Flavor notes range from peppery lemon to pine-nutty to prosciutto-savory. Some varieties make for lovely garnishes on your seafood salad, while others are perfect as the heart of a well-salsa’d taco.
Some new-ancient legume? The latest grain-based trend? No — I’m talking about edible bugs.
And I’m not the only one. Bug-based recipes are showing up all over Instagram and your favorite cooking magazines. Yet while we in the West are playing catch-up, some cultures around the world have been enjoying arthropods and mealworms for millennia.
If you think about it — with a wide-open mind — bugs aren’t all that different from crustaceans. After all, crayfish (or, crawfish) are known by some in Louisiana as mudbugs. Just as we enjoy the sweet flavor of shrimp and the slight crunch involved in devouring a crab or lobster, eating bugs just takes a bit of practice.
That’s what Aly Moore believes, anyway. Her site (eatbugsevents.com) and beautiful Instagram feed (@bugible) are dedicated to making bugs seem like the white-hot snack trend you’re dying to try. She even does bug-and-wine pairings to highlight the wide variety of flavor notes. And, who knows, maybe the wine helps reduce inhibitions against taking that first bite.
Bugs Around the World
While eating bugs may be a novel idea for Americans and other Westerners, insects have long been a valuable ingredient in many parts of the world.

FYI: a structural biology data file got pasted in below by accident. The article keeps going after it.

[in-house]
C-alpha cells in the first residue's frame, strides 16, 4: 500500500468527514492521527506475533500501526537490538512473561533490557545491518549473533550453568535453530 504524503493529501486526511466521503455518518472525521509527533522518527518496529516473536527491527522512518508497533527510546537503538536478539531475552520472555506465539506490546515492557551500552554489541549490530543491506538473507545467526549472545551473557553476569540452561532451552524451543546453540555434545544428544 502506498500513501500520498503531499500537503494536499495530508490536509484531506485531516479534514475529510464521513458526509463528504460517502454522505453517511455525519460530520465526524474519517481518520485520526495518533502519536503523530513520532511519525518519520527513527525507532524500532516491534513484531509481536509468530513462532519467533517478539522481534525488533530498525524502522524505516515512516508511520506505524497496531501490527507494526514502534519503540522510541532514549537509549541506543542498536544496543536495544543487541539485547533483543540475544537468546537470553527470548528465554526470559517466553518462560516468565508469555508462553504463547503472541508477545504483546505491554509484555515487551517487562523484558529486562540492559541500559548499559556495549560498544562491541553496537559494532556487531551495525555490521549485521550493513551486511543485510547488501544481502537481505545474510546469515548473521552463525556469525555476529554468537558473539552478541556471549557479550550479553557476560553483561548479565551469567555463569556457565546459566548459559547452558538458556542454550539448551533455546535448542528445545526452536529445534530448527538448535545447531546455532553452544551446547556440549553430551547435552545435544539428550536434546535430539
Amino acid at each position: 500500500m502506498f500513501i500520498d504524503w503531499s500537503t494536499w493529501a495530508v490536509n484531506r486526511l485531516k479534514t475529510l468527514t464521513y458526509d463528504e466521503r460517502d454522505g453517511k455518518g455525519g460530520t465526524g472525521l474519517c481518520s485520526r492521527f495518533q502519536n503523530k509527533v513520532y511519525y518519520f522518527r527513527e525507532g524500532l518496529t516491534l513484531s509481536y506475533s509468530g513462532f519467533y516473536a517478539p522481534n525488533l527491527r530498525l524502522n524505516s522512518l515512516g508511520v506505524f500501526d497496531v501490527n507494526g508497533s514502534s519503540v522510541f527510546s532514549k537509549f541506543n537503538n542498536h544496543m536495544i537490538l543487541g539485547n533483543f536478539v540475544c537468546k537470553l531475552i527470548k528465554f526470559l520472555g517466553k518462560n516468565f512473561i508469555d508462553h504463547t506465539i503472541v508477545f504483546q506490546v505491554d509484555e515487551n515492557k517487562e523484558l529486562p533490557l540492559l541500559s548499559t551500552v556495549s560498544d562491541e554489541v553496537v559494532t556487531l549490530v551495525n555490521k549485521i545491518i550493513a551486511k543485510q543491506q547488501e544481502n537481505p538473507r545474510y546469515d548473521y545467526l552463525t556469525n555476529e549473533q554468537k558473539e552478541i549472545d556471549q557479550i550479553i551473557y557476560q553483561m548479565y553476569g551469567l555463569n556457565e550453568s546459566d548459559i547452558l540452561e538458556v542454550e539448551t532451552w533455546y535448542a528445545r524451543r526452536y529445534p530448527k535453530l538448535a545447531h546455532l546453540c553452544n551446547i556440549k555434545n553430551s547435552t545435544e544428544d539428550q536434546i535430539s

crickets served instead of bar nuts
escargot (technically a mollusk, but they do live in the garden)
“I think people are all really pleasantly surprised,” she says about guests at her bug dinners and wine-and-bug pairing events. “I give people a spiel that does everything from comparing bugs to seafood to describing the tasting notes, and you can see them starting to warm up to the idea. That lightbulb moment is great, when they realize bugs are not at all bad. In fact, they have a familiar flavor.”
Focusing on flavor is a key tactic for Moore — especially in her wine events, where she highlights specific bug flavor notes and pairs a complementary wine. Crickets go nicely with lighter reds like pinot noir, Moore says, while meatier-flavored grubs want a more robust Zinfandel. Scorpions, you might be surprised to learn, have a delicate salmon-y flavor that’s perfect with a zingy sauvignon blanc.
If you’re not ready to take the plunge with a whole roasted tarantula, there are lots of ways to experiment with eating bugs without knowing they’re an ingredient — for example, cricket- flour protein bars or chips are increasingly easy to find in mainstream grocery stores.
But, really, Moore is a fan of highlighting the whole insect in all its glory to help people begin to think of them as a tasty option in their everyday diets.
“Comfort foods” — like pizza topped with meaty grasshoppers (aka chapulines in Oaxaca) or sago grubs, which are known as the bacon of the bug world — “are a great way to help people get over the hurdle,” Moore says. “Making comfort foods that people can relate to helps create positive associations with eating bugs.”
How do you go from crawling to crunchy without the use of toxic pesticides or a dramatic SQUISH? Oh, just chill — the bugs, that is. While many studies concur that bugs’ central nervous systems aren’t complex enough to feel pain, you might worry a bit anyway. A humane and simple way to corral those critters is to refrigerate them. Because they’re cold-blooded, they fall asleep, at which point you can move them to a freezer to ensure they’ll never crawl, jump or fly again.